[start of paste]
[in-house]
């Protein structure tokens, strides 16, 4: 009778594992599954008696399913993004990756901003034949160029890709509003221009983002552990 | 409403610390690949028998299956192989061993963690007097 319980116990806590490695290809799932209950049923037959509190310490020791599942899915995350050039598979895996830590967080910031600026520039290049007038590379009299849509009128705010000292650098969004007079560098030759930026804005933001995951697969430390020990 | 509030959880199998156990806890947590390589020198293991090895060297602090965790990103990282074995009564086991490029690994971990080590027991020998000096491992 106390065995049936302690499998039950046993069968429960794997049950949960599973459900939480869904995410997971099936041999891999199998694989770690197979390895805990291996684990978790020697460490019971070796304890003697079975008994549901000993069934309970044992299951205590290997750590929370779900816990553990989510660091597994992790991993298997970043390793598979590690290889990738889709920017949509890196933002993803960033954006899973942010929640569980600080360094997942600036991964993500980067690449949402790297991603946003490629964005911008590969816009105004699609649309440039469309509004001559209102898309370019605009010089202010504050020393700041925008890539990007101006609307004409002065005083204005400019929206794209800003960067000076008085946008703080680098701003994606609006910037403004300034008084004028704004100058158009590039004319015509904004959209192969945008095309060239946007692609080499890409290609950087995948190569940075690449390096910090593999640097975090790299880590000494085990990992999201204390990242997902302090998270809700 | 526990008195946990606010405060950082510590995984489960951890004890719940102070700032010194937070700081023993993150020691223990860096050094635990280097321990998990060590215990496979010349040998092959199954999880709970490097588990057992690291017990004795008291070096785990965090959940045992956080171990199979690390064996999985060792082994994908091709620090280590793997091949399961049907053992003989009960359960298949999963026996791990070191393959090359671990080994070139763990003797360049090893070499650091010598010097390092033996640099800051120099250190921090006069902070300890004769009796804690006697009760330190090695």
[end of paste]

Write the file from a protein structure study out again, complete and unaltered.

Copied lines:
[in-house]
């Protein structure tokens, strides 16, 4: 009778594992599954008696399913993004990756901003034949160029890709509003221009983002552990 | 409403610390690949028998299956192989061993963690007097 319980116990806590490695290809799932209950049923037959509190310490020791599942899915995350050039598979895996830590967080910031600026520039290049007038590379009299849509009128705010000292650098969004007079560098030759930026804005933001995951697969430390020990 | 509030959880199998156990806890947590390589020198293991090895060297602090965790990103990282074995009564086991490029690994971990080590027991020998000096491992 106390065995049936302690499998039950046993069968429960794997049950949960599973459900939480869904995410997971099936041999891999199998694989770690197979390895805990291996684990978790020697460490019971070796304890003697079975008994549901000993069934309970044992299951205590290997750590929370779900816990553990989510660091597994992790991993298997970043390793598979590690290889990738889709920017949509890196933002993803960033954006899973942010929640569980600080360094997942600036991964993500980067690449949402790297991603946003490629964005911008590969816009105004699609649309440039469309509004001559209102898309370019605009010089202010504050020393700041925008890539990007101006609307004409002065005083204005400019929206794209800003960067000076008085946008703080680098701003994606609006910037403004300034008084004028704004100058158009590039004319015509904004959209192969945008095309060239946007692609080499890409290609950087995948190569940075690449390096910090593999640097975090790299880590000494085990990992999201204390990242997902302090998270809700 | 526990008195946990606010405060950082510590995984489960951890004890719940102070700032010194937070700081023993993150020691223990860096050094635990280097321990998990060590215990496979010349040998092959199954999880709970490097588990057992690291017990004795008291070096785990965090959940045992956080171990199979690390064996999985060792082994994908091709620090280590793997091949399961049907053992003989009960359960298949999963026996791990070191393959090359671990080994070139763990003797360049090893070499650091010598010097390092033996640099800051120099250190921090006069902070300890004769009796804690006697009760330190090695």